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Inner Peace

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Be courteous; not returning
evil for evil or reviling for reviling, but on the contrary blessing. —1 Peter
3:8-9

How do we react to hostile
criticism? If it causes us to strike back angrily at our critics, we need to
learn from colonial preacher Jonathan Edwards (1703–1758).

Regarded by scholars as an
insightful philosopher, Edwards was vindictively attacked by the ruling body of
his church in Northampton, Massachusetts. They felt he was wrong to teach that
a person needed to be born again before taking part in the Lord’s Supper.

Although he was dismissed
from his church, Edwards still maintained a loving and forgiving attitude. One
supportive member wrote of him, “I never saw the least symptoms of displeasure
in his countenance . . . , but he appeared like a man of God, whose happiness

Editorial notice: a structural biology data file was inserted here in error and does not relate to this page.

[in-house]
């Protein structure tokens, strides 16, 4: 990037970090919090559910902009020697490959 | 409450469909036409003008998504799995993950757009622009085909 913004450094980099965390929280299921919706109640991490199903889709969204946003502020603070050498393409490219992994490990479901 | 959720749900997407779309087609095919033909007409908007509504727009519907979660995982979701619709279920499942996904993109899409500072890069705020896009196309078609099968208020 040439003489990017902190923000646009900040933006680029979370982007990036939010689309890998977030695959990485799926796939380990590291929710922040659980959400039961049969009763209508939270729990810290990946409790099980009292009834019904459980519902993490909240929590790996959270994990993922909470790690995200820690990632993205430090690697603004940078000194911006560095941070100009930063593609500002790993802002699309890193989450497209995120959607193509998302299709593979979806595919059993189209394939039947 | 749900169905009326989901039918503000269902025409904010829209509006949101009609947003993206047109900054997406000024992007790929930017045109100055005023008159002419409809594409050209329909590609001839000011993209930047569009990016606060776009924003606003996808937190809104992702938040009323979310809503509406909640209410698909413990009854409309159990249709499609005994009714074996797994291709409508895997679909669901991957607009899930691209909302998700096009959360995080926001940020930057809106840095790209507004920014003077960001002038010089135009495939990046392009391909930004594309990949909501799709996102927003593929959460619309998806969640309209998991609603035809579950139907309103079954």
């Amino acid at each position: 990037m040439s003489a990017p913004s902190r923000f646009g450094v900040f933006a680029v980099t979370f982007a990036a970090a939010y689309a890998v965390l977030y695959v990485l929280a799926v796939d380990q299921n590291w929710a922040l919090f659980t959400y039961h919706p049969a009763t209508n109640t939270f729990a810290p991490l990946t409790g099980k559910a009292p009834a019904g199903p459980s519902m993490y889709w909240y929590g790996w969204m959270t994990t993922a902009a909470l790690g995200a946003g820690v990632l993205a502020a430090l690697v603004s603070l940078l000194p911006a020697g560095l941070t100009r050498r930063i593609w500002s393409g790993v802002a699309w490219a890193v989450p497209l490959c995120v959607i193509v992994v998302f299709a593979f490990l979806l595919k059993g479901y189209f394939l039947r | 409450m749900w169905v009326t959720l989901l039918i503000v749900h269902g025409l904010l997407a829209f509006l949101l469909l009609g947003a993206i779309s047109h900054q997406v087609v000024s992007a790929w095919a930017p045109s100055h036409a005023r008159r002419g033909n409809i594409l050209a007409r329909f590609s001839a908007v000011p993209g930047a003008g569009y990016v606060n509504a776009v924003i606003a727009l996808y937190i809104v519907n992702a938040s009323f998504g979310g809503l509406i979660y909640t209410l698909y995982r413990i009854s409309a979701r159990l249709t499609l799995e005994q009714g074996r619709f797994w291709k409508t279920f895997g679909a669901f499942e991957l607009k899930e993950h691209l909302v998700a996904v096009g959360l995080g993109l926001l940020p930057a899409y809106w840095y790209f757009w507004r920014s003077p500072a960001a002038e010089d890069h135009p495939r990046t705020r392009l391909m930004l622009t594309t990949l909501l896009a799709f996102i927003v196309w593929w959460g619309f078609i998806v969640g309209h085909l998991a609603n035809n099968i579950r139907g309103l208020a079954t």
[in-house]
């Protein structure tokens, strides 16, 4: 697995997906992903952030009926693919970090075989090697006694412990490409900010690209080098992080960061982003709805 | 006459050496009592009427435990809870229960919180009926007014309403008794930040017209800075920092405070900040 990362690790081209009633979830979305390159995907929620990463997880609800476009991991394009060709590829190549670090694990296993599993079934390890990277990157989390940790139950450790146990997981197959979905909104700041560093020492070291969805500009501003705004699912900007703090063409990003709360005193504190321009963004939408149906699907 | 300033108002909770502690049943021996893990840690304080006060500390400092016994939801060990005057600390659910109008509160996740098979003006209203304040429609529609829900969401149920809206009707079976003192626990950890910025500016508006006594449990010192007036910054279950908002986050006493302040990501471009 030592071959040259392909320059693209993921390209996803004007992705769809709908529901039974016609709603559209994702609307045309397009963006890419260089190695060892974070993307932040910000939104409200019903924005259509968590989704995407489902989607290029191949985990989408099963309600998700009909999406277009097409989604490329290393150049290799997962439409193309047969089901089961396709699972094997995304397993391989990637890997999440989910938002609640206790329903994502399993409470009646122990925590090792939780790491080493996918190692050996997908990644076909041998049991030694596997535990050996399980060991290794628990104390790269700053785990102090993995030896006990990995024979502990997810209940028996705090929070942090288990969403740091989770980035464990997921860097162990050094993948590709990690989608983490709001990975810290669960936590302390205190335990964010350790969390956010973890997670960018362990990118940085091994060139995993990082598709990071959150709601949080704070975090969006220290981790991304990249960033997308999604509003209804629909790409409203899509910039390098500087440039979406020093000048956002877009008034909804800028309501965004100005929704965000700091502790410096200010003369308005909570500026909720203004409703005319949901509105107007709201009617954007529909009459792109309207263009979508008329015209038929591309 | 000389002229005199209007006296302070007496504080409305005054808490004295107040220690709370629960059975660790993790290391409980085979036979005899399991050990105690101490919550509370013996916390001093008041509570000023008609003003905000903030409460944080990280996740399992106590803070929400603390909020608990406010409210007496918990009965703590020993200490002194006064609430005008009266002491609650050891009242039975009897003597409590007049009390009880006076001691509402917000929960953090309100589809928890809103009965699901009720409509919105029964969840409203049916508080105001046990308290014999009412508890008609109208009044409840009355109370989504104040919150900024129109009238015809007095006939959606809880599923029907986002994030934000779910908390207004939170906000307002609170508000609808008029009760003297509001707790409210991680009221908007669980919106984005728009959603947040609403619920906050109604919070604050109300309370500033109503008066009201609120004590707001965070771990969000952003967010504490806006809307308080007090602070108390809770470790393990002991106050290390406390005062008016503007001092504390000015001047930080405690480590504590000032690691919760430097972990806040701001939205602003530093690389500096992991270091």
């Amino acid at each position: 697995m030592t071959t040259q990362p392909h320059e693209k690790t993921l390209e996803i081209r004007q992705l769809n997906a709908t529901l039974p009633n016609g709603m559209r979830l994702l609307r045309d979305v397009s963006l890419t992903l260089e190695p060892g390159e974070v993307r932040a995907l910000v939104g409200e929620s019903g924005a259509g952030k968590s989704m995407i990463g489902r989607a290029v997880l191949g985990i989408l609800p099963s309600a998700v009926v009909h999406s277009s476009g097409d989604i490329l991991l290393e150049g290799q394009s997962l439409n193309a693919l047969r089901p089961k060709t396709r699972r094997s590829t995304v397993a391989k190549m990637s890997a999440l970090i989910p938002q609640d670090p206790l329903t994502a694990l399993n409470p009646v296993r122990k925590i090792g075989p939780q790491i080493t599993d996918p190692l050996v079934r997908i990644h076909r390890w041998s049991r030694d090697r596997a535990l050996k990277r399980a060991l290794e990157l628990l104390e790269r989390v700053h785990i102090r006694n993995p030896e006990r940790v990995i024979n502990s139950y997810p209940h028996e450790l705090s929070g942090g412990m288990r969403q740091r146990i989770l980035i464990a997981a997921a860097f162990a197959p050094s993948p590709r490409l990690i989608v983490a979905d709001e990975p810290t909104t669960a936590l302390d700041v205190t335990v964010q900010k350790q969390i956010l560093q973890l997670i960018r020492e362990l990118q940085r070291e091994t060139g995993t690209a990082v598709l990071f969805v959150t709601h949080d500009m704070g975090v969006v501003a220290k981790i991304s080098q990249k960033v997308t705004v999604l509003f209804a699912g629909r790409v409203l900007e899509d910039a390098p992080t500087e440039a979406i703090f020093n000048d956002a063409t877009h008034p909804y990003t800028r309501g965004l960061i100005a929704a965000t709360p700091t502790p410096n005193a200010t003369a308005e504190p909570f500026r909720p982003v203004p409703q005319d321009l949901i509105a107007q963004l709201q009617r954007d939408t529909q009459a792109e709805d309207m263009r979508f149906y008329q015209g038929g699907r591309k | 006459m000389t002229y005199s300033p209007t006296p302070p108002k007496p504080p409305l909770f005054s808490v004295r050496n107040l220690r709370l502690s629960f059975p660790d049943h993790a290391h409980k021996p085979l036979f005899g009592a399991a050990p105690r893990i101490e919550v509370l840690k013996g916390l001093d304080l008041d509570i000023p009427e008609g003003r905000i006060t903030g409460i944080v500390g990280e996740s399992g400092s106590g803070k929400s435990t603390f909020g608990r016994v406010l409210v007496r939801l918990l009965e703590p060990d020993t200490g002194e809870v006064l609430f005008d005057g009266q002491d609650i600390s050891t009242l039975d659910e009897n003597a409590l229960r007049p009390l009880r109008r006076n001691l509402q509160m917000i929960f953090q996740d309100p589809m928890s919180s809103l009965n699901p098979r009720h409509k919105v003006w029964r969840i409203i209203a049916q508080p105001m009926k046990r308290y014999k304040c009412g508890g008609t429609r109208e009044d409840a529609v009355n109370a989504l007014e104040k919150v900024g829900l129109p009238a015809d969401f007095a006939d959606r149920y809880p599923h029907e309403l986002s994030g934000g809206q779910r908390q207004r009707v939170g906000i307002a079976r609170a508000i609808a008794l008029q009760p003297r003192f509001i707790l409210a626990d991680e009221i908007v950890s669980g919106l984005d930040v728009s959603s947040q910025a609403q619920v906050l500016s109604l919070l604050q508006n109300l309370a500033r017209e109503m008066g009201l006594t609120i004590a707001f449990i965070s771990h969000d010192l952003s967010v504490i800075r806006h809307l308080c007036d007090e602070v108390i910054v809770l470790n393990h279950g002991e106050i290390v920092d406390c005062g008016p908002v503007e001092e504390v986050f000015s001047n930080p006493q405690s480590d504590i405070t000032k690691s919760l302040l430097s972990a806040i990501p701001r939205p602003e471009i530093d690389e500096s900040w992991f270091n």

was out of the reach of his enemies.”

Edwards was simply copying
the example of the Lord Jesus. When the Savior was insulted, He did not repay
with an insult. When He was falsely denounced, He remained silent, “as a sheep
before its shearers is silent” (Isa. 53:7).

Do you have an inner peace
even when criticized? As you ask the Holy Spirit for His help, you can, as Edwards
did, respond in a Christlike way to false accusations or gossip. —Vernon C
Grounds

The worst criticism of you
can bring out the best in you.

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